With the recent economic challenges across the world, occasioned partly by the COVID-19 pandemic and partly by the continuing war between Russia and Ukraine, sub-Saharan-Africa appears to be experiencing the most impactful negative consequence. Absence of institutional framework, coupled with bad leadership compounds the crisis. These challenges are causing businessmen to consider small and silent prints in documented agreements. This is often to gain economic advantage over counterparts or resist the claim of the opposing party. The risk that a dispute will arise is therefore higher than ever before. The presence of an arbitration clause puts the parties in a better position than not having one in the first place. However, the parties might soon discover that the cost of resolving their dispute, may prove awfully prohibitive. It is thus necessary to interrogate the cost of resolving disputes by arbitration, as well as methods that might be available to circumvent this obstacle.
Commercial relationships have always been, and will always be, saddled with risks. By providing alternative platforms for the timely and reliable resolution of commercial disputes, Alternative Dispute Resolution (‘ADR’) has been a welcome salve to mitigate modern business conflicts and risks. ADR operates outside the often confusing and long drawn traditional court system, to offer litigants their choice of umpire and procedure. Where the parties are highly sophisticated, they will often choose an umpire with not only deep expertise in the subject-matter of their dispute, but also unquestionable professionalism and neutrality. The twin benefits of predictability of schedule, and a system which imbues a sense of confidence in the parties, are of intrinsic value to anyone engaged in any commercial relationship; be they a Chief Executive Officer, or a working professional with an employment contract.
Intractable costs of arbitration
Although, ADR may generally be affordable, arbitration is expensive. In arbitration for example, the cost of proceedings is a matter of private agreement between parties and arbitrators. Unlike the court system, these costs are unregulated by governmental bodies or the judiciary – and so, dependent on market forces of demand and supply. The average non-corporate claimant is unaware of this when he submits to an arbitration agreement in his employment contract, or lease agreement – to cite just a few examples. These boilerplate clauses have become fairly widespread, whether in contracts between private persons, or large corporations. When a dispute arises from the contract, the unfortunate tenant, new employee, or small business, finds out the hard way that arbitration is expensive. And although there may be an actionable claim against the opposite party, the potential claimant may be unable to either activate a reference to arbitration (because of exorbitant costs) or approach the courts, because an important condition precedent (i.e., first recourse to arbitration) has not been met.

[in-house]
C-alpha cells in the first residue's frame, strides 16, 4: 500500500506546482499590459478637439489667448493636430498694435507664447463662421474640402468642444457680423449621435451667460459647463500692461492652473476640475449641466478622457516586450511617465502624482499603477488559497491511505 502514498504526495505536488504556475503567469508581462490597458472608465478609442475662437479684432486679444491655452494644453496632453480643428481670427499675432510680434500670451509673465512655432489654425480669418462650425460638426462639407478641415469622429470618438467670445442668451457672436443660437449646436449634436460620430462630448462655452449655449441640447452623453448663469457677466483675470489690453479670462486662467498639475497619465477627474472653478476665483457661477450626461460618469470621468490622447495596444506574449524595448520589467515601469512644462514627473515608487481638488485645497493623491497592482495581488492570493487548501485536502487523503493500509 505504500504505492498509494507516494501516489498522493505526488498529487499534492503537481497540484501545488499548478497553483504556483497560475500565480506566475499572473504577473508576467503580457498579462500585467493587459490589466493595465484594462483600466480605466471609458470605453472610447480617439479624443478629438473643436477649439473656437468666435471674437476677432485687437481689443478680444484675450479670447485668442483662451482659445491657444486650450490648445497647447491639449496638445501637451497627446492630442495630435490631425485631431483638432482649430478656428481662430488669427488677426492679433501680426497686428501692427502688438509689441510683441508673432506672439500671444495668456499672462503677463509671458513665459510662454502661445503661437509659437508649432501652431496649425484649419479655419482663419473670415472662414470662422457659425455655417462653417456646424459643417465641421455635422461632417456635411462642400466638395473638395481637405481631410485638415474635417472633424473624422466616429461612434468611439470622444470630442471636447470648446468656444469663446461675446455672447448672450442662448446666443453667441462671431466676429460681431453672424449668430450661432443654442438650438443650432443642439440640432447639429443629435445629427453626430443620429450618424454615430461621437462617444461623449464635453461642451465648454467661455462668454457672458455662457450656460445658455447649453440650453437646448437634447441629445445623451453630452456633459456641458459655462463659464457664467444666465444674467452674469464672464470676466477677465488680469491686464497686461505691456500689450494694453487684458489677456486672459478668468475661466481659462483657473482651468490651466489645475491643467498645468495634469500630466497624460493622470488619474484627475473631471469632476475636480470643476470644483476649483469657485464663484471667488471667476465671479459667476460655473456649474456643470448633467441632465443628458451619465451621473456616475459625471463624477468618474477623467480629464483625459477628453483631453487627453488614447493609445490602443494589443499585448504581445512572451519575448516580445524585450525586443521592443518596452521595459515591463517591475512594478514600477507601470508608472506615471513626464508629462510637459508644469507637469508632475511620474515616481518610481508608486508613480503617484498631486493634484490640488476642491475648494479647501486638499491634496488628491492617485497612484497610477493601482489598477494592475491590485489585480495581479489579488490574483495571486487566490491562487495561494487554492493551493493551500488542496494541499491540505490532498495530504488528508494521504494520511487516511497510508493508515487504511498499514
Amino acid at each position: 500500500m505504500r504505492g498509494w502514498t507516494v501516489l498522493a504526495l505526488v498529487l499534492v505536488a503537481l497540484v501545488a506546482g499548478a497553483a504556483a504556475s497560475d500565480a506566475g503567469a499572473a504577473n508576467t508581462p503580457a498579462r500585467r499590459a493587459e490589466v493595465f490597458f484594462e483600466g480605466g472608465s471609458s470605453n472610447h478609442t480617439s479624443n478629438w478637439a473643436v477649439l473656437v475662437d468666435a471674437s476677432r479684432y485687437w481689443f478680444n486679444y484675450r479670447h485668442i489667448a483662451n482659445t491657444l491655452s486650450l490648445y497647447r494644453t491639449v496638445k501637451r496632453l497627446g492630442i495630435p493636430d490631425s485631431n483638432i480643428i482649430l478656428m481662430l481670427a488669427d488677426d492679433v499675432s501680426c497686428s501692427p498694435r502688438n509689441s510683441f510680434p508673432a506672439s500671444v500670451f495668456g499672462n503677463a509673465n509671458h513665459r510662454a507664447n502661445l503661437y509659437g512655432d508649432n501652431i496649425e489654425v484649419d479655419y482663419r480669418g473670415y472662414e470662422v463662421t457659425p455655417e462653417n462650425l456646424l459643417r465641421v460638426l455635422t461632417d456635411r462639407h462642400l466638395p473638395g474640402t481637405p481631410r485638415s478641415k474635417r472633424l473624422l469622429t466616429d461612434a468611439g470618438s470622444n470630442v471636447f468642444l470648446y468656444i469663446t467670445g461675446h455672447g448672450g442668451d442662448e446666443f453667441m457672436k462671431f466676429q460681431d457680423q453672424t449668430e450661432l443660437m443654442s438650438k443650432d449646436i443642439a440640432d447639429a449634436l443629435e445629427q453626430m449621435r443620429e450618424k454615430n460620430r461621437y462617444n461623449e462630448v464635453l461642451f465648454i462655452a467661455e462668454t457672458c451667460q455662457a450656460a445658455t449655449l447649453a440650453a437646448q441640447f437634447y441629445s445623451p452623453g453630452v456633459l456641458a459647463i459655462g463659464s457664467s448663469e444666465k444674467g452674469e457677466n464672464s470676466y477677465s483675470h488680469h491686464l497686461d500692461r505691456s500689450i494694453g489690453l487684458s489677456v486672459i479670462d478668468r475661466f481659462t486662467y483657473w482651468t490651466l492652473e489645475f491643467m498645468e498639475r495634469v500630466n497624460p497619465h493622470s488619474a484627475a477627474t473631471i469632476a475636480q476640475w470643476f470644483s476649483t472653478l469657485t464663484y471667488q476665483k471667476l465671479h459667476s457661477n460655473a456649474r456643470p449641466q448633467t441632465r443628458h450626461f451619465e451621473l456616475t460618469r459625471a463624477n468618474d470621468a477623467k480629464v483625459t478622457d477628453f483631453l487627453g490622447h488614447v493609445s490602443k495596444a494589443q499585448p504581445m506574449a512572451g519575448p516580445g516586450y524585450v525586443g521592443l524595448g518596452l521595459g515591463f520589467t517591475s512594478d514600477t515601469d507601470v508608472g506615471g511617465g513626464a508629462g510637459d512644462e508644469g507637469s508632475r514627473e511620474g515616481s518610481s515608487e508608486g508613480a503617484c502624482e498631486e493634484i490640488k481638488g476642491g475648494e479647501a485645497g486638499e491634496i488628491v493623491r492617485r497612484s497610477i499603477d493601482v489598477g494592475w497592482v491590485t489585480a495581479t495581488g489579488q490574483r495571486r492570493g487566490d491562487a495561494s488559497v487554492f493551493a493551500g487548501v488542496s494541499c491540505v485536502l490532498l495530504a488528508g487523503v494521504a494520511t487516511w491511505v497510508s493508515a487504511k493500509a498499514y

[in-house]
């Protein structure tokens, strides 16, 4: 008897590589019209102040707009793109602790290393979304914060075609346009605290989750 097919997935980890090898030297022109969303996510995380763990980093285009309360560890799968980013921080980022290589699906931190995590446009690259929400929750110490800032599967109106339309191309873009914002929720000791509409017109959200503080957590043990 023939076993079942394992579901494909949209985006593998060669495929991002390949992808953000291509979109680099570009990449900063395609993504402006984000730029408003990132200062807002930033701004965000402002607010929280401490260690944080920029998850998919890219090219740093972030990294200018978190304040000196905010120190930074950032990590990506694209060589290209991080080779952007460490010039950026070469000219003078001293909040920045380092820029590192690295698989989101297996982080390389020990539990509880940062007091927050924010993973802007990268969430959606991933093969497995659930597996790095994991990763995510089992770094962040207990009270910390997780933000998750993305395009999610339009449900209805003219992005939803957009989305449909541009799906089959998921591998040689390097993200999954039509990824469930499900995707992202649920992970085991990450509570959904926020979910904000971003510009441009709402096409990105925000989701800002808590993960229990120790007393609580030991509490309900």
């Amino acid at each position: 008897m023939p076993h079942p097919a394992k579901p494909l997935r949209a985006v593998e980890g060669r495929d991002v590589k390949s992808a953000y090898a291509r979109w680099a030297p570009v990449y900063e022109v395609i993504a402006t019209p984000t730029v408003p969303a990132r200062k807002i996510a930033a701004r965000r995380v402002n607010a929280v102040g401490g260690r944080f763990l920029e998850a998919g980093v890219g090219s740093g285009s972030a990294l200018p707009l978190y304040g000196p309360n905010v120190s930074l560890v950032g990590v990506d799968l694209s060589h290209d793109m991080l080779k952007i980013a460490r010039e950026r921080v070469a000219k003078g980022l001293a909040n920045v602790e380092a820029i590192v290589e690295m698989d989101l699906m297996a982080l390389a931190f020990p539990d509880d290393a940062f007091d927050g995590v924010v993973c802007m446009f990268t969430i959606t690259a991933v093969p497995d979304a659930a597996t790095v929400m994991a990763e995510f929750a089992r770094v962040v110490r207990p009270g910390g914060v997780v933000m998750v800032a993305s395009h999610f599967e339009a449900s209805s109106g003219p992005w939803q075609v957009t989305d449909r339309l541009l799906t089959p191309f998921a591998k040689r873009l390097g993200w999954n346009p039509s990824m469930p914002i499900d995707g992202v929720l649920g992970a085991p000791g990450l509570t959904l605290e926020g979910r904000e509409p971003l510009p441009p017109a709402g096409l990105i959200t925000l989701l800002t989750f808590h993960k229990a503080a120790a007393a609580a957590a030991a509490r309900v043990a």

Unless mechanisms are developed for managing the risk of these ‘exorbitant’ fees falling due, ADR may actually be working to impede access to justice for the ‘every man’. The purpose of this teaser is to identify and allocate some potential risks, including the possibility of leveraging on a novel solution- arbitration insurance.
An agreement to submit to arbitration is an implicit contract to fund the arbitration. Put more pointedly, refusal to pay arbitral fees is a breach of contract. This refusal may come in any number of forms. A recalcitrant respondent may seek to frustrate a reference to arbitration by refusing to contribute to arbitral fees. In practice, this refusal to pay is not easily detectible at the outset and may be concealed under the guise of incessant fault finding. A sovereign may also, on rare occasion, claim ‘inability’ to pay exorbitant arbitral fees. However, this is much more easily recognized as unwillingness to pay. A sovereign might find it awkward to contend publicly that it is incapable of paying arbitral fees.
Arbitral difficulty to enforce payment of costs/arbitral fees
Arbitral panels lack the unmitigated power of law courts, and so tend to rely on the parties -rather than wielding the fear of sanctions- to honour their obligations. In any case, arbitration rules usually provide mechanisms to protect arbitrators’ fees; without providing a robust remedy for a claimant whose reference is stalled by a recalcitrant respondent who refuses to pay. Arbitrators may choose to terminate arbitral proceedings, exercise a lien on the award, or approach the court, to recover their fees. The only remedy available to a claimant whose reference is stalled by the other’s refusal to pay lies in paying the full arbitral fees with a right to recover after the release of the award. This implies that a claimant who is unable to fully fund the arbitral proceedings is at the respondent’s mercy. Whilst he may be able to afford litigation, the law precludes parties from first approaching the court if they had agreed to arbitrate. The court would be quick to award a stay of litigation proceedings to a respondent under these circumstances, regardless of the fact that the respondent is the clog to arbitration.